'Tis not a tale, 'tis not a jest,
Admired with laughter at a feast,
Nor florid talk, which can that title gain ;
The proofs of wit for ever must remain.

'Tis not to force some lifeless verses meet

Hail the poor Muse's richest manor-seat ! With their five gouty feet :

Ye country houses and retreat, All ev'rywhere, like man's, must be the soul, Which all the happy gods so love, And reason the inferior powers control.

That for you oft they quit their bright and great Such were the numbers which could call

Metropolis above. The stones into the Theban wall.

Here Nature does a house for me erect, Such miracles are ceased ; and now we see

Nature ! the fairest architect, No towns or houses raised by poetry.

Who those fond artists does despise

That can the fair and living trees neglect,
Yet 'tis not to adorn and gild each part ;

Yet the dead timber prize.
That shows more cost than art.
Jewels at nose and lips but ill appear ;

Here let me, careless and unthoughtful lying,
Rather than all things wit, let none be there*. Hear the soft winds above me flying,
Several lights will not be seen,

With all their wanton boughs dispute, If there be nothing else between.

And the more tuneful birds to both replying, Men doubt, because they stand so thick i’ th’ sky, Nor be myself, too, mute. If those be stars which paint the galaxy.

A silver stream shall roll his waters near, 'Tis not when two like words make up one noise, Gilt with the sunbeams here and there, Jests for Dutch men and English boys ;

On whose enamellid bank I'll walk, In which who finds out wit, the same may see

And see how prettily they smile,
In an’grams and acrostics poetry.

And hear how prettily they talk.
Much less can that have any place
At which a virgin hides her face;

Ah ! wretched, and too solitary he,
Such dross the fire must purge away; 'tis just

Who loves not his own company!

He'll feel the weight of it many a day, The author blush there where the reader must.

Unless he calls in sin or vanity 'Tis not such lines as almost crack the stage,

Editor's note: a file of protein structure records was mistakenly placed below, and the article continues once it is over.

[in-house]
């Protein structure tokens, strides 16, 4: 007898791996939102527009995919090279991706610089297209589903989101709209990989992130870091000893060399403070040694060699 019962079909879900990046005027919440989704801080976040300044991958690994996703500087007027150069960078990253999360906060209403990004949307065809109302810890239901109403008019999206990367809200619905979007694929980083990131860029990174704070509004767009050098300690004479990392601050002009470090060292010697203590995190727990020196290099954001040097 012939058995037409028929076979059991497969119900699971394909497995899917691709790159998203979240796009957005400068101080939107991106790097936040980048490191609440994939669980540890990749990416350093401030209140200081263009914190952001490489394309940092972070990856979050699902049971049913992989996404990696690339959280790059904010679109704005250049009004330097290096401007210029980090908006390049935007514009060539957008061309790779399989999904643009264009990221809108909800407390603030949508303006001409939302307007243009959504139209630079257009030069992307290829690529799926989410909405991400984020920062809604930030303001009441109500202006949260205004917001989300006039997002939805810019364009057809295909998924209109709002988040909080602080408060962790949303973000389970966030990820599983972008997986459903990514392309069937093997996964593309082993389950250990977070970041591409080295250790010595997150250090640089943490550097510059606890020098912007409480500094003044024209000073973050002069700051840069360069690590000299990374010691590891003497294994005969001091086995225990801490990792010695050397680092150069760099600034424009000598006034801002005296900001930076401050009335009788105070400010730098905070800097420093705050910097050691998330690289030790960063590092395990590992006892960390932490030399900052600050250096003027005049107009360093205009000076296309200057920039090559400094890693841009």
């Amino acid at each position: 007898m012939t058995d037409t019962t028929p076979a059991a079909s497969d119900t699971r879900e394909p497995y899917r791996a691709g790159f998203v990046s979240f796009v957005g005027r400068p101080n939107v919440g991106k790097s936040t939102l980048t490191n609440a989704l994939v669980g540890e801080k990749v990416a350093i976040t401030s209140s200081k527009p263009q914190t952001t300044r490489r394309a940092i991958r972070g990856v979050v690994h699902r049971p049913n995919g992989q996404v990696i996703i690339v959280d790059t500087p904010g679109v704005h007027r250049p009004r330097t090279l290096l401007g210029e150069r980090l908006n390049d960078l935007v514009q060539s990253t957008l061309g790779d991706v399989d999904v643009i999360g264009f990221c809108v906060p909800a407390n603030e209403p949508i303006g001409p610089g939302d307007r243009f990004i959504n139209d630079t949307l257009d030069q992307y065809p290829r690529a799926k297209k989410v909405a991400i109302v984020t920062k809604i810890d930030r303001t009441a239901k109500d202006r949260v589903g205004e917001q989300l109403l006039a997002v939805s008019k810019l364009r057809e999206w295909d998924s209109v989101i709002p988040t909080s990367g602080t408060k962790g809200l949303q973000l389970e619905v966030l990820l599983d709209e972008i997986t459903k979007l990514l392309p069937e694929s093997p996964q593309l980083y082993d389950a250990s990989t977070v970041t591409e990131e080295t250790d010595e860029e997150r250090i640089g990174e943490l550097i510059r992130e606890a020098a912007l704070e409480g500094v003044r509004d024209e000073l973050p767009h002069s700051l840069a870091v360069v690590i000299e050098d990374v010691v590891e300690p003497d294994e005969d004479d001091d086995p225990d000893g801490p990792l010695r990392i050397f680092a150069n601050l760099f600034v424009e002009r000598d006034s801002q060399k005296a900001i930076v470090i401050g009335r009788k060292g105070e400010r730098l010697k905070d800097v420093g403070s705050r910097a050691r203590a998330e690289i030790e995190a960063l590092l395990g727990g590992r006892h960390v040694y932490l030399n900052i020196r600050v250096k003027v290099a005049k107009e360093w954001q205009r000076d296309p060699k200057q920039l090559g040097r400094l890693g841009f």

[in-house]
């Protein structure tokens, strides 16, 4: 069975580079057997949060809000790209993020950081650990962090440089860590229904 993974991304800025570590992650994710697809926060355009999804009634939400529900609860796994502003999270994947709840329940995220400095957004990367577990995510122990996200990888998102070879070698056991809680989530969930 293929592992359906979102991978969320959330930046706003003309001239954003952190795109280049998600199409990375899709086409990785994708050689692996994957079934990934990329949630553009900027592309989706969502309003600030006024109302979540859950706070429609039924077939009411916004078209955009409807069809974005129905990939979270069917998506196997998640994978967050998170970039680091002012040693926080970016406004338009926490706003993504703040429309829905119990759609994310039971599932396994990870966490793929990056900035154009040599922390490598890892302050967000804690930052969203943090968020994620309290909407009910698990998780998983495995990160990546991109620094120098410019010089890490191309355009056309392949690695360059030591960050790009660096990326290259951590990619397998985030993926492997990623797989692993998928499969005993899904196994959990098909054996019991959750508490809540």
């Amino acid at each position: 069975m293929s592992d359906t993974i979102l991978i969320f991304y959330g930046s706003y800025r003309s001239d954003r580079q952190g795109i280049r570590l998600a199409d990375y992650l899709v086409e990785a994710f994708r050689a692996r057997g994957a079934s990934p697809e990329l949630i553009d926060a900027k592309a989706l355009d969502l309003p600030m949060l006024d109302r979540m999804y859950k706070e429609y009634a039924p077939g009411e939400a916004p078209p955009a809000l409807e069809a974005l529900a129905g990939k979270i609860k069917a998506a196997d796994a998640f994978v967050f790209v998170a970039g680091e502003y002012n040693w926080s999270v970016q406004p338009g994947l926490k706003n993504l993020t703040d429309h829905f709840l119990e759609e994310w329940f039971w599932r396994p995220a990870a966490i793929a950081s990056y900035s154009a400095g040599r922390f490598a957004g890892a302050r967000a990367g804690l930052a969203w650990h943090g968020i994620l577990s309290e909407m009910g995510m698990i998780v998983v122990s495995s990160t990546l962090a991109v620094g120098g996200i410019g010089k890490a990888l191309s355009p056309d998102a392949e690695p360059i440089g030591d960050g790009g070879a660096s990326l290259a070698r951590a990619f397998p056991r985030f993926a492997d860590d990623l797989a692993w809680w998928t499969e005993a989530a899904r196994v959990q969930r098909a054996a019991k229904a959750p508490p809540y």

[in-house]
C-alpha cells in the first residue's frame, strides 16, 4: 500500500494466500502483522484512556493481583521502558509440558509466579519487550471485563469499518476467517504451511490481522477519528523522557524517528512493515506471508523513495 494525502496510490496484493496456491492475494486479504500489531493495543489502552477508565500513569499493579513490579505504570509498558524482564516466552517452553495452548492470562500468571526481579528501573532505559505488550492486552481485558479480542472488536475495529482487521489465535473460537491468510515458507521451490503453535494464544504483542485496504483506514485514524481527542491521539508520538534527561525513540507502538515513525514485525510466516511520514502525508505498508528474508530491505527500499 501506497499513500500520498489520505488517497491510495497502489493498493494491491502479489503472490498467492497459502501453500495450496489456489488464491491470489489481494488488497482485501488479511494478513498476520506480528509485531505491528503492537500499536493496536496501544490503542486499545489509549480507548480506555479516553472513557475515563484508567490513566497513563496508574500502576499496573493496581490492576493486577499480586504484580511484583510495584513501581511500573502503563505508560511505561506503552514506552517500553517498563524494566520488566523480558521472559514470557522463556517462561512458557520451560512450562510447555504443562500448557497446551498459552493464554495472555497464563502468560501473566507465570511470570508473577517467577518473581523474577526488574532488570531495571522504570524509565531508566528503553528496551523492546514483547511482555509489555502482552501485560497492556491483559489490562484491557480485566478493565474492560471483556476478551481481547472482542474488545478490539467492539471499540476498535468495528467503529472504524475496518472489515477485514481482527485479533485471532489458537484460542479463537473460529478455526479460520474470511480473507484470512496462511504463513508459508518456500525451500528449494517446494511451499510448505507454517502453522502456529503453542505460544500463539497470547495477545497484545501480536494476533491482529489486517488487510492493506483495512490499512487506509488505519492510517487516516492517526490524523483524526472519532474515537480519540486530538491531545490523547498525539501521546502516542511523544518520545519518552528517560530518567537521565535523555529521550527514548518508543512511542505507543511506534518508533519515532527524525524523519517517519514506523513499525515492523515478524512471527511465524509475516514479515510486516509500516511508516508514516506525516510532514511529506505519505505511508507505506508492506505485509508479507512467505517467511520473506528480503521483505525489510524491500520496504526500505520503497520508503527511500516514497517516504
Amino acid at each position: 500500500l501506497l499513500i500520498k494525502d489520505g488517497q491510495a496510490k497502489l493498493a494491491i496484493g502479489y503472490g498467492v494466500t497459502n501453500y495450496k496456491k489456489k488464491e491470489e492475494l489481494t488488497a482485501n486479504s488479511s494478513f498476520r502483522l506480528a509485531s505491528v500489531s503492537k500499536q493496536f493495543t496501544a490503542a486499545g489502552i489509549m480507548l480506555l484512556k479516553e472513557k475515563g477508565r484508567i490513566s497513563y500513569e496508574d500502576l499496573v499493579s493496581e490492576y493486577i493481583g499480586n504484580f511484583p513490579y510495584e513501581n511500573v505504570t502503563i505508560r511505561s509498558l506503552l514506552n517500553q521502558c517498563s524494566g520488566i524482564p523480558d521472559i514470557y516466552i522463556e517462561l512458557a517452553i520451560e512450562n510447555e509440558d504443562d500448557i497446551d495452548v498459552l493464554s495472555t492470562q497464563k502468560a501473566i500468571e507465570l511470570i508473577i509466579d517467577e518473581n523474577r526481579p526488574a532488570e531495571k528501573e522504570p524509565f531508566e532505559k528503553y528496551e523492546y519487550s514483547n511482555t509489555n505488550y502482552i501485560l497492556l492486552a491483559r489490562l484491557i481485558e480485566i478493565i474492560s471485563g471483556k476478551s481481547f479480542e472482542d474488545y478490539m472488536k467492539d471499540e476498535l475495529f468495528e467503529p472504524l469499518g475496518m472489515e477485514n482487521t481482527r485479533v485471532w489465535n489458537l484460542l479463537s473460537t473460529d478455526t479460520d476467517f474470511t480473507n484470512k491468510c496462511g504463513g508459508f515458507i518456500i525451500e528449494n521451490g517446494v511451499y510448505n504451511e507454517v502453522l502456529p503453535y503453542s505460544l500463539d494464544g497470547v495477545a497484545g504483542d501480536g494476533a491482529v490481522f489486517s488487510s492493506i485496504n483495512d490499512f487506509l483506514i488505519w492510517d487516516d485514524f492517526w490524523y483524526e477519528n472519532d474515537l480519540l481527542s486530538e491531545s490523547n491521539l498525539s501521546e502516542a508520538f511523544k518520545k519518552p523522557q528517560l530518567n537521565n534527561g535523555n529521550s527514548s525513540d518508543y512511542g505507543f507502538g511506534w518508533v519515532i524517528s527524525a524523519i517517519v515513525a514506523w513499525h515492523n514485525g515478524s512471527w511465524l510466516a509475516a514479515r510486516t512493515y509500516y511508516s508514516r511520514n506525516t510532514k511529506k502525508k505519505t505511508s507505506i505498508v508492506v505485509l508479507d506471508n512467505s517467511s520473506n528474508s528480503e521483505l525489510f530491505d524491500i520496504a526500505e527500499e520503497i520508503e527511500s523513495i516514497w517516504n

To help to bear it away. When Bajazet begins to rage :

Oh, Solitude ! first state of humankind ! Nor a tall met’phor in the bombast way,

Which bless'd remain'd till man did find Nor the dry chips of short-lung'd Seneca :

Even his own helper's company: Nor upon all things to obtrude

As soon as two, alas ! together join'd,
And force some odd similitude.

The serpent made up three.
What is it then, which, like the Power Divine,
We only can by negatives define ?

Though God himself, through countless ages, thee

His sole companion chose to be, In a true piece of wit all things must be,

Thee, sacred Solitude ! alone, Yet all things there agree :

Before the branchy head of number's tree
As in the ark, join'd without force or strife,

Sprang from the trunk of one ;
All creatures dwelt, all creatures that had life.
Or as the primitive forms of all,

Thou (though men think thine an unactive part) (If we compare great things with small,)

Dost break and tame th' unruly heart, Which without discord or confusion lie,

Which else would know no settled pace,
In that strange mirror of the Deity.

Making it move, well managed by thy art,
With swiftness and with grace.
Thou the faint beams of reason's scatter'd light

Dost, like a burning glass, unite,

Dost multiply the feeble heat,
And fortify the strength, till thou dost bright

And noble fires beget.
Hail, old patrician trees, so great and good !
Hail, ye plebeian underwood !

Whilst this hard truth I teach, methinks I see Where the poetic birds rejoice,

The monster London laugh at me ; And for their quiet nests and plenteous food I should at thee, too, foolish city! Pay with their grateful voice.

If it were fit to laugh at misery ; [* This is Cowley's very fault: wit to an excess :

But thy estate I pity. • He more had pleased us had he pleased us less.' Let but thy wicked men from out thee go, He never knew when he had said enough, but ran him And all the fools that crowd thee so, self and his reader both out of breath. In a better age

Even thou, who dost thy millions boast, Cowley had been a great poet-he is now sunk from his first reputation: for, as Lord Rochester said, though some